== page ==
U.S. regulators will often stop mergers and acquisitions because they are bad for the public in some way. Too much market control could inflate prices wildly, etc. When deals are killed it isn’t always obvious why. Sometimes they are disallowed because of national security implications.
China-based Huaweii was blocked from purchasing 3Com for such reasons as 3Com owned networking technology deemed crucial and was likely was embedded in numerous military systems.
We learned last night that the Trump administration stopped Singapore-based Broadcom from purchasing Qualcomm in a hostile takeover. The reasoning is not what you might think and it is a bit of a stretch.
The deal was blocked for national security reasons but as Stuart Carlaw, Chief Research Officer at ABI Research says:
This should be viewed as a very positive event not only for Qualcomm but also for the market as a whole. The combined entity would have had dangerously dominant positions in some core markets such as location technologies, Wi-Fi, Bluetooth, RF hardware and automotive semiconductors. A diverse supplier ecosystem will be key to supporting the IoT as well as vertical market developments such as smart mobility and smart manufacturing.
The idea here is the resulting company would exercise excessive market control. Very good points. Is this the primary reason this deal was blocked though? No. It’s just a side benefit.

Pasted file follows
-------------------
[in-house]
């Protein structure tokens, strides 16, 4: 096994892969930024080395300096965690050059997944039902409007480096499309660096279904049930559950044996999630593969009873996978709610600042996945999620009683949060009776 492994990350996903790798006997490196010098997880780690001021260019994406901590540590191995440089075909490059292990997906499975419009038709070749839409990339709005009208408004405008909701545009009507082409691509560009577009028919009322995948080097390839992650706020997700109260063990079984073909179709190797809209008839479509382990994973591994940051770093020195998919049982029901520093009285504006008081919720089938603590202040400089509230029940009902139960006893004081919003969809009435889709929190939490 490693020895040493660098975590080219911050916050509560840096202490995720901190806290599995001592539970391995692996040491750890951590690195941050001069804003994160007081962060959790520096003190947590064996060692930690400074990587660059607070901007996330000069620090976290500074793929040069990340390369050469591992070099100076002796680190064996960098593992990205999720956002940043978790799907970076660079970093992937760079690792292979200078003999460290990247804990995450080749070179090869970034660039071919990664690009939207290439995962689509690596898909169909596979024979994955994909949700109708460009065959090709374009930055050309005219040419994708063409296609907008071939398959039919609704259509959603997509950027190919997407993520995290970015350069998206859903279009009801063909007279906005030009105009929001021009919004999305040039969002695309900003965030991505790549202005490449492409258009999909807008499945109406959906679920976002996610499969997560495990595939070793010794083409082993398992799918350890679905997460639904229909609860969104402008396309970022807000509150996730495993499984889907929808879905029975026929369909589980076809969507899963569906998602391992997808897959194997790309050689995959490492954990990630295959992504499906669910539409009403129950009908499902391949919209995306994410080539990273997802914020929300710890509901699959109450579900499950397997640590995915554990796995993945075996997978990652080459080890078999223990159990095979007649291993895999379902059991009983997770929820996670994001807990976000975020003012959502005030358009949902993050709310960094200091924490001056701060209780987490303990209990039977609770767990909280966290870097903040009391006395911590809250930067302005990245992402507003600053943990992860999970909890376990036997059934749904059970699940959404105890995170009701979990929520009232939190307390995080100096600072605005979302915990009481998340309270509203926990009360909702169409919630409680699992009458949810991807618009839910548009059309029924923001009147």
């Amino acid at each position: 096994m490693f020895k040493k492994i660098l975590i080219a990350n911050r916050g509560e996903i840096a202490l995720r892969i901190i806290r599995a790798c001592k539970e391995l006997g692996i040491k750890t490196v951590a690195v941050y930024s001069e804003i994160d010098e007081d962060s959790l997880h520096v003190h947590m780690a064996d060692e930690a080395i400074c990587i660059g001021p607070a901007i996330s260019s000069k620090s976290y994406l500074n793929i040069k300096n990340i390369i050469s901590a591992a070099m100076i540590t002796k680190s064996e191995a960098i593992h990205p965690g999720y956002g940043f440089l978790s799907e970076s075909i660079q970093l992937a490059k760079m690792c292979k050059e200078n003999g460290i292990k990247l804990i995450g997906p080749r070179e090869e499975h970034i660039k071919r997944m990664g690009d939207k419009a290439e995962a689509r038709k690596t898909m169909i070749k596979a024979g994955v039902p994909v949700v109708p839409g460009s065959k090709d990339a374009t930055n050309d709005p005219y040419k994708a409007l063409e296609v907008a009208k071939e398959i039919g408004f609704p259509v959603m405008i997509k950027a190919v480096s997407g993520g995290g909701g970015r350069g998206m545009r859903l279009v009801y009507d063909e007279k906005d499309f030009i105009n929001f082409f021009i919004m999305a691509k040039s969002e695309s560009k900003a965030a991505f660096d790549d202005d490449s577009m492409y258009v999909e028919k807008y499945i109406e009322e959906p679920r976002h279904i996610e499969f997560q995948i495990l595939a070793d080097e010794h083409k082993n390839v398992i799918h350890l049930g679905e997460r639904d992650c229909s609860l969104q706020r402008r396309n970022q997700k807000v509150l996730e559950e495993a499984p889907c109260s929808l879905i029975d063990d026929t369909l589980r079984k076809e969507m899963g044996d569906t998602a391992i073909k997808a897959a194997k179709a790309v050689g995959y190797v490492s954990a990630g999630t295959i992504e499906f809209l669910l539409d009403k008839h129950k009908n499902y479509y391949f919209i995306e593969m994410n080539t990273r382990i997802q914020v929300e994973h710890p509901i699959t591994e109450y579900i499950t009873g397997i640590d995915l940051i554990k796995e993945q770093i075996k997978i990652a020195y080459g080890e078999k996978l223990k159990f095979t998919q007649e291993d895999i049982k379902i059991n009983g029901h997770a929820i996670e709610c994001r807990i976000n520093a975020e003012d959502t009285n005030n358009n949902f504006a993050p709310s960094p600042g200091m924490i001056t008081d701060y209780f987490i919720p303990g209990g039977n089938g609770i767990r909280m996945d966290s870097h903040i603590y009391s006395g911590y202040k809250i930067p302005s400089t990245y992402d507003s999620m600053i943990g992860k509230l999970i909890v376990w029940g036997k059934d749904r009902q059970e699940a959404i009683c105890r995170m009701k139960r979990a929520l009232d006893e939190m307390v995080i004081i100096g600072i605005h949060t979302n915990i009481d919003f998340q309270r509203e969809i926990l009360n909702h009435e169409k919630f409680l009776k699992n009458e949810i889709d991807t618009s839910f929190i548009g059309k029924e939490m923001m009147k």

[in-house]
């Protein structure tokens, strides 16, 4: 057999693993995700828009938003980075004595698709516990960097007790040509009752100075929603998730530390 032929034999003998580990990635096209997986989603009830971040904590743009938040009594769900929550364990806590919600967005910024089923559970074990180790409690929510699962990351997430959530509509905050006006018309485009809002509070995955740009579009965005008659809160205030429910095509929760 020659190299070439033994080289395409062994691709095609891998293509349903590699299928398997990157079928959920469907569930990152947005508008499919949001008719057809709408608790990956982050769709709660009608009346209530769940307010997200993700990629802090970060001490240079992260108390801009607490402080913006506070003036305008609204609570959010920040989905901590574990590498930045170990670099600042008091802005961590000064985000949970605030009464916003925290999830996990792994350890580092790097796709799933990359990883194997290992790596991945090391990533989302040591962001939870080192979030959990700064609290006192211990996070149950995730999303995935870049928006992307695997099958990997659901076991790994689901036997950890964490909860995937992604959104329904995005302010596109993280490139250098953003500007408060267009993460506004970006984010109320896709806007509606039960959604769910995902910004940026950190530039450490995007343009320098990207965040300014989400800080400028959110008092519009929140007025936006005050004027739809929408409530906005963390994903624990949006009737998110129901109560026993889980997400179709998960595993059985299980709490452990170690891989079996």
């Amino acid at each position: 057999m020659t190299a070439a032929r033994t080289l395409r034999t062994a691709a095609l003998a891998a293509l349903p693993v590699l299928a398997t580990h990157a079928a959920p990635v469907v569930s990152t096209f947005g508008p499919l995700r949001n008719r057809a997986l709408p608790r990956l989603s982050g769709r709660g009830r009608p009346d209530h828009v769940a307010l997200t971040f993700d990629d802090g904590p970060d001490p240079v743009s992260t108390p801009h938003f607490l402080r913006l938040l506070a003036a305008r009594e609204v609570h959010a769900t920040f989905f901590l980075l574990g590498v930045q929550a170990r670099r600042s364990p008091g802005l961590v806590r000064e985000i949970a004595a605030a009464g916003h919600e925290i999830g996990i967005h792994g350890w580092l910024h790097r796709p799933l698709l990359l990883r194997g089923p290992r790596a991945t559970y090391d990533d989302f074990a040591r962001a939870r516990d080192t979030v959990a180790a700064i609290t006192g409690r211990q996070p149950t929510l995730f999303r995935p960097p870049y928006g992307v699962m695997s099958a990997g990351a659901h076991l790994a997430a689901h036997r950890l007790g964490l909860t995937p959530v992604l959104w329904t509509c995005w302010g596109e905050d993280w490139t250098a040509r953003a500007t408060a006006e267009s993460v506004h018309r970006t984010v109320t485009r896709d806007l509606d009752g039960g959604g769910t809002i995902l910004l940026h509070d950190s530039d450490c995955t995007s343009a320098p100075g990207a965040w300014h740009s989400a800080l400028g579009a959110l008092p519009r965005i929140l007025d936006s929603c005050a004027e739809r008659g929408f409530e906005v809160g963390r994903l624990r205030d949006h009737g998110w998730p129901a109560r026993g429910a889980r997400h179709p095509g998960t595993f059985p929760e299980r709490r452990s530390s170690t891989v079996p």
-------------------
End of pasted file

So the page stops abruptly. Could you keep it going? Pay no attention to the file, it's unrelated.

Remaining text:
Ken Roberts at Forbes explains, Qualcomm, in a somewhat unusual step, appealed to a secretive government agency, Committee on Foreign Investment in the United States, to block Broadcom from making the acquisition.
Roberts believes we are in a new cold war with China and Russia. We agree. The reasoning to kill the deal is fascinating however.
Broadcom said it would buy Qualcomm and run it like private equity. This in turn likely means less R&D investment. This would mean that Huaweii who is on a global tear could leapfrog the U.S. in this crucial area of 5G technology.
We waited patiently during Trump’s state of the union for him to mention tech and we were disappointed. His personal involvement in killing this deal shows however he does understand tech and its importance to the U.S. economy and our global leadership. We also know he realizes 5G is strategic based on past leaks.
While this decision does seem speculative – not approving a deal based on what might happen, it was done with the best of intentions. Are these free markets at work? No. But let’s consider that free markets enabled Chinese manufacturing companies to decimate the American competition. Now, the supply chain in China is so sophisticated that bringing manufacturing jobs back to the U.S. is near impossible according to none other than Apple.
The same thing happens in tech and innovation. Local ecosystems often develop around dominant players. This move may impact not just Qualcomm by the growing 5G ecosystem as well.